A Wall Street analyst predicts that two recent carriage agreements will nudge the Big Ten Network into profitability after only a year on the air--a swift pace for any cable start-up. Earlier this summer, BTN inked a deal with Comcast and this week announced one with Time Warner Cable.
Pali Research's Rich Greenfield wrote Tuesday that the deals will allow the network--which is half-owned by News Corp.--to operate with "a meaningful advertising platform for the first time," earning subscriber gains from the agreements.
Greenfield said the Comcast deal alone will allow BTN to cover its $70 million start-up costs.
TWC and BTN had been engaged in protracted and cantankerous negotiations. TWC had refused to pay the carriage fees BTN sought--and/or place it on an expanded basic service level. As a result, the cabler did not offer it to a massive number of homes in the heart of Big Ten country in Ohio and Wisconsin.
The deal, which puts it on expanded basic in Big Ten states, comes just before Ohio State and Wisconsin open their respective football seasons on BTN.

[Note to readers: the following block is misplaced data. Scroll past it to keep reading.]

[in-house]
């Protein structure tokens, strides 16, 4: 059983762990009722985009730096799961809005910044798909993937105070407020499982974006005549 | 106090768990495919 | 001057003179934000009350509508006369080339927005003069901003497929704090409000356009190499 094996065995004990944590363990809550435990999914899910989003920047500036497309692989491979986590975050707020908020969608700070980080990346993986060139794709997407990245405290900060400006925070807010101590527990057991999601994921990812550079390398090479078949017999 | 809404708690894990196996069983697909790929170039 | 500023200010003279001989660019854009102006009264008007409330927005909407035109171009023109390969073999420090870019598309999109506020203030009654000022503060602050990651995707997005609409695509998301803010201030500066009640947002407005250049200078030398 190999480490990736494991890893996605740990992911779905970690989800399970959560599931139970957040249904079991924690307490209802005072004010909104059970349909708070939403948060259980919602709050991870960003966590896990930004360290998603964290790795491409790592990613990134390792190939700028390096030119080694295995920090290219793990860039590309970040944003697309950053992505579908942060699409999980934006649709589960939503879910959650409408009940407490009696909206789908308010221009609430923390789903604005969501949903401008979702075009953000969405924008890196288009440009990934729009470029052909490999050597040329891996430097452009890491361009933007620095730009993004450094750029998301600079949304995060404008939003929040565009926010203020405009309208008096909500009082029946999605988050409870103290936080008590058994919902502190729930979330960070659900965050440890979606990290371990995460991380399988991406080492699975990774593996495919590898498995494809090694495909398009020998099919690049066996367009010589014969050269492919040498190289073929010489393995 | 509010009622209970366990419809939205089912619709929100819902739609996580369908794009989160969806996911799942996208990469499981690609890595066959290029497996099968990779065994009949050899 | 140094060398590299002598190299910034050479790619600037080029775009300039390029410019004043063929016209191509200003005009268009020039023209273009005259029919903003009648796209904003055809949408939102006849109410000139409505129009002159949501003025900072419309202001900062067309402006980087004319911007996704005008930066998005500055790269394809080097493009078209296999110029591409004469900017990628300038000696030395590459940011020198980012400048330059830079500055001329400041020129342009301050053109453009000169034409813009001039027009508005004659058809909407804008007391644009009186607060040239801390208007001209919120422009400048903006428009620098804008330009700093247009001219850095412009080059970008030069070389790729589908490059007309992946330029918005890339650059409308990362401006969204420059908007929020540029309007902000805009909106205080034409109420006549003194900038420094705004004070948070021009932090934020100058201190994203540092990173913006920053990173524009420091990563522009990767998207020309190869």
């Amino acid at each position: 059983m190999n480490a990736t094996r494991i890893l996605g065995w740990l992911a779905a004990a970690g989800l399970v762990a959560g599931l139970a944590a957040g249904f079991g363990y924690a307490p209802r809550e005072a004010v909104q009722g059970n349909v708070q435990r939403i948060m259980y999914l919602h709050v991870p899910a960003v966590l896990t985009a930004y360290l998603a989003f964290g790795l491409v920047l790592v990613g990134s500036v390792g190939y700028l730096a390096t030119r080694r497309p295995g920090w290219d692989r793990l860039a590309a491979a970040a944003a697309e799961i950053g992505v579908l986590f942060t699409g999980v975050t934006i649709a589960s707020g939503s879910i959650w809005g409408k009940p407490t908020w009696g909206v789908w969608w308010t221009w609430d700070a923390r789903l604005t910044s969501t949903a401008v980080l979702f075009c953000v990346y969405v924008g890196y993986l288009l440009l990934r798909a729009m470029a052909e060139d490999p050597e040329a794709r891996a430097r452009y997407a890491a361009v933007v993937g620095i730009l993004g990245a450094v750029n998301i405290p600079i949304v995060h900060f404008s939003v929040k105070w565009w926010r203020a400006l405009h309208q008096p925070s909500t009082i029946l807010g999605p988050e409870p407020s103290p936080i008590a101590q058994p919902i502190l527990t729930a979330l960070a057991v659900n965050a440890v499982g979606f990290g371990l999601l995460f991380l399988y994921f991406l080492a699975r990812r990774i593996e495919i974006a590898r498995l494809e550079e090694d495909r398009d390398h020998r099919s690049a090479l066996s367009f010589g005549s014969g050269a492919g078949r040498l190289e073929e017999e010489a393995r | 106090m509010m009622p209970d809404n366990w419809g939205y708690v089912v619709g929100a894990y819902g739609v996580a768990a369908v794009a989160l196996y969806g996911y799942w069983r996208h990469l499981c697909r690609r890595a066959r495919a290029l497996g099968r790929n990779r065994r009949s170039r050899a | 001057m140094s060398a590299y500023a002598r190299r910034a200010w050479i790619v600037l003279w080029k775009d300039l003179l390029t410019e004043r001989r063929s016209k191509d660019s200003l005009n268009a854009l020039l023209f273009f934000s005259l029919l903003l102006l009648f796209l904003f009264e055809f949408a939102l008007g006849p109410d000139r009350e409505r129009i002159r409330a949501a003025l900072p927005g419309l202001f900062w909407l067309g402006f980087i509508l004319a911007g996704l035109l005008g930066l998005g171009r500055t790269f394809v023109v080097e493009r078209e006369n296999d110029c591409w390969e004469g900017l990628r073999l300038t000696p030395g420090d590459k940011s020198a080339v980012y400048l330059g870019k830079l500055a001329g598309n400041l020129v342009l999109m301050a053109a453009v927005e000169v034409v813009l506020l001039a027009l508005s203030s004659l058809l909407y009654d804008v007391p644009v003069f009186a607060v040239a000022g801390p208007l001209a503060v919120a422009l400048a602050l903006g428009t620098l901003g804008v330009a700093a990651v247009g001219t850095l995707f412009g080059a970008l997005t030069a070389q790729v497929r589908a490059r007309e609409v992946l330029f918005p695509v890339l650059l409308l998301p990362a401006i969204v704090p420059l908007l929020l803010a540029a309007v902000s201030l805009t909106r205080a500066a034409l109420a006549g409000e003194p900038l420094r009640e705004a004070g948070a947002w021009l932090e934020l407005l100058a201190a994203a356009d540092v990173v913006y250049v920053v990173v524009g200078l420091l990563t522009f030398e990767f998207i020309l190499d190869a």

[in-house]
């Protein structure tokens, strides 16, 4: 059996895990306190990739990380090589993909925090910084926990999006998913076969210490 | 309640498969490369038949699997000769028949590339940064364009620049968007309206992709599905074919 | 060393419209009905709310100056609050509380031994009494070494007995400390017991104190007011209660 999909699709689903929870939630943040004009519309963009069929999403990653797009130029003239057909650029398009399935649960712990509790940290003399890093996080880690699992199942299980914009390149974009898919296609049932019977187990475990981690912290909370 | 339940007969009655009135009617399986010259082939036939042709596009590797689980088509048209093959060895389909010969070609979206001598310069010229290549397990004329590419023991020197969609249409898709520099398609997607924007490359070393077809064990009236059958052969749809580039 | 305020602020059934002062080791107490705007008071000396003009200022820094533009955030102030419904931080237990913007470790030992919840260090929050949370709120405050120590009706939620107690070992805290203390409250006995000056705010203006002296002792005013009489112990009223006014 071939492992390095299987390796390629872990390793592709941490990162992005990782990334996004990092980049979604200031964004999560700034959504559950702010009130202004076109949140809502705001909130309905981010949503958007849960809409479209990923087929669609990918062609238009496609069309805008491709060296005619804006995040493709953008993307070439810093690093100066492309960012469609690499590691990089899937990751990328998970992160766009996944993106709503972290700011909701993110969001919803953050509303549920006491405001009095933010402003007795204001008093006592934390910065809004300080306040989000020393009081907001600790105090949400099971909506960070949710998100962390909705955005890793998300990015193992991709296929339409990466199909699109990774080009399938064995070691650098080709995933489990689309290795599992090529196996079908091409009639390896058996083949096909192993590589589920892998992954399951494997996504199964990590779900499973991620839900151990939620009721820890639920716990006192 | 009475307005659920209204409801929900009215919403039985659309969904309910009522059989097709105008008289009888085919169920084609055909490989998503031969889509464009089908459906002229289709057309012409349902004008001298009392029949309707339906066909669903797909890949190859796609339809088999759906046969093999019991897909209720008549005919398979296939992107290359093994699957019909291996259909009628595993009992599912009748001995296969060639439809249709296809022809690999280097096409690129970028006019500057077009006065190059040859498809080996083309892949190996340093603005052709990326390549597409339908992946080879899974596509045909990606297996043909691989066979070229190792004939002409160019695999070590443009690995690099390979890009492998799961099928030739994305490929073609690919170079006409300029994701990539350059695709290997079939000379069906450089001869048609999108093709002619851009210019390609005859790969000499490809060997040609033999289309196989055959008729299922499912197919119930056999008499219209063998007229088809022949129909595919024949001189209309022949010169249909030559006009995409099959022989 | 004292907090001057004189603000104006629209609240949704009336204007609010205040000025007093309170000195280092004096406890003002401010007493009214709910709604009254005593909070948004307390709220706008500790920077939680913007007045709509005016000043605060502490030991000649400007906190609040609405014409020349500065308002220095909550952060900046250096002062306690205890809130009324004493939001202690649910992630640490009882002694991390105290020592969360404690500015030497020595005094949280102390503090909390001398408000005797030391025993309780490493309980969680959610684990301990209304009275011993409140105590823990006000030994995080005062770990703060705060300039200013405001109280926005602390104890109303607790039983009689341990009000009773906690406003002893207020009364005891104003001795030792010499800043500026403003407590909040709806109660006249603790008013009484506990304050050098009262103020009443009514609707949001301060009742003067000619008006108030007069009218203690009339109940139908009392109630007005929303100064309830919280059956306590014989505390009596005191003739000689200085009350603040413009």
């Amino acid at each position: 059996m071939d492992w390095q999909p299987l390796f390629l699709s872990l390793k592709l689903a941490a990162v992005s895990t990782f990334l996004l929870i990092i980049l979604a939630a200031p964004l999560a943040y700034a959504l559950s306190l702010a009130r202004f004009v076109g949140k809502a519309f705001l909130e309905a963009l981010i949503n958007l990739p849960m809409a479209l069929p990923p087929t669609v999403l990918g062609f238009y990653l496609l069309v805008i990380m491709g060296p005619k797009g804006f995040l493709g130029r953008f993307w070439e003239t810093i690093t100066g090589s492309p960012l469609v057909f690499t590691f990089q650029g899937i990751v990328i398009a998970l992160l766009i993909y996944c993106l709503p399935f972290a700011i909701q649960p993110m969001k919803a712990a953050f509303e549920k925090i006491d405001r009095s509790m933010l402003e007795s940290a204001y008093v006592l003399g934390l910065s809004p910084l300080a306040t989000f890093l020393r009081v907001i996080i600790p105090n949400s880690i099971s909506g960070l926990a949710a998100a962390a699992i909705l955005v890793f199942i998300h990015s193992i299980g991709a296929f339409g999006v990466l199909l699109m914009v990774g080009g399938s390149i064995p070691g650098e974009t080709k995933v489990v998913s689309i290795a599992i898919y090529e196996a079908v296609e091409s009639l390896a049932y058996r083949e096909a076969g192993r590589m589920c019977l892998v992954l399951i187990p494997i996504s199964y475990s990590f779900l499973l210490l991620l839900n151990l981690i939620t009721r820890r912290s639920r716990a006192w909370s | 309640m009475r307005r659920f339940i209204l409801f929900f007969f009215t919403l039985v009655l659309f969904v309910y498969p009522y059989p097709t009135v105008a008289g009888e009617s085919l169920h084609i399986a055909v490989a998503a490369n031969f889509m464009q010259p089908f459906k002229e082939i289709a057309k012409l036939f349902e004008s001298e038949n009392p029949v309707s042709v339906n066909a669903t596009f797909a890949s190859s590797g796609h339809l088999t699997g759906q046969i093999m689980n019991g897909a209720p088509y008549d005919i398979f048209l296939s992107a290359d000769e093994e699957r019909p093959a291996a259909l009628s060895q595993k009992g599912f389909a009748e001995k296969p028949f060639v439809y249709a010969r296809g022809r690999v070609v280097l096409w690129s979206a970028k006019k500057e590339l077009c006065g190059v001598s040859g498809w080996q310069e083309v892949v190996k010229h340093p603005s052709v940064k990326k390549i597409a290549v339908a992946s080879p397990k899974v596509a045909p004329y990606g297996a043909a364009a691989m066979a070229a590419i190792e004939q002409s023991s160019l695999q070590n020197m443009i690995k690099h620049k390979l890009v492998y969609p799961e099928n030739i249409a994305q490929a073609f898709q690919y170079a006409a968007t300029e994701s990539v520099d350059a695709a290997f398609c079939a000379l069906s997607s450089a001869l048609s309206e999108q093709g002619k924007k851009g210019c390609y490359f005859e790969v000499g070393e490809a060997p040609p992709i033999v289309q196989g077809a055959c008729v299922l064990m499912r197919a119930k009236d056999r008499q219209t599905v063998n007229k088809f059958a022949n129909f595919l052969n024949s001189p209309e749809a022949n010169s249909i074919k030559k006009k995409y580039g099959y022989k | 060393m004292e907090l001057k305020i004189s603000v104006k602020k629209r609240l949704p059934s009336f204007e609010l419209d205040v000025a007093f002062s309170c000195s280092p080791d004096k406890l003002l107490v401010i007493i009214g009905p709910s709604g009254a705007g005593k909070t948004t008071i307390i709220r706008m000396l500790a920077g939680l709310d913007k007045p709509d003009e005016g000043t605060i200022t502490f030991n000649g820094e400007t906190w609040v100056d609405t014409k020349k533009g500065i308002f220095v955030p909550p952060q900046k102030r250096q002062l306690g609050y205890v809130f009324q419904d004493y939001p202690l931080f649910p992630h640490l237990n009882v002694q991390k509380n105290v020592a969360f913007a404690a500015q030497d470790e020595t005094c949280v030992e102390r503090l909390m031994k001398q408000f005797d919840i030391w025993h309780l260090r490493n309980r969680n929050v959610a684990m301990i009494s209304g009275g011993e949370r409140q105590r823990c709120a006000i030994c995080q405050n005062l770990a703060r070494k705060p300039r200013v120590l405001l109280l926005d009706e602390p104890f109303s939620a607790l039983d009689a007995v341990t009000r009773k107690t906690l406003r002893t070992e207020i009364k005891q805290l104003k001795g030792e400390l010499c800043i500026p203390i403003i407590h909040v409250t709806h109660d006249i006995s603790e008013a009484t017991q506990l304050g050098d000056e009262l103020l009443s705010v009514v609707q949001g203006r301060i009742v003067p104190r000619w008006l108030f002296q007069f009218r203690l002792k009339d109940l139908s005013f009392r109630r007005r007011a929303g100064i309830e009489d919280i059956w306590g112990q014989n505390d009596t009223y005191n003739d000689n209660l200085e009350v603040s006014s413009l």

Greenfield estimates that under the deal, TWC is paying BTN $.75 a month per home in those states, covering 2.2 million homes.
Some cable operators had questioned the value of offering BTN, arguing that it only features lower-level games, not the marquee match-ups available on other networks they carry. BTN countered that fans want to view all their teams' games.
TWC had gone through a football and basketball season without the network, which was launched a year ago. But Greenfield wrote that it appears the "risk" of losing subscribers to satellite and telco TV competitors--which carry BTN--"became too significant for TWC to ignore."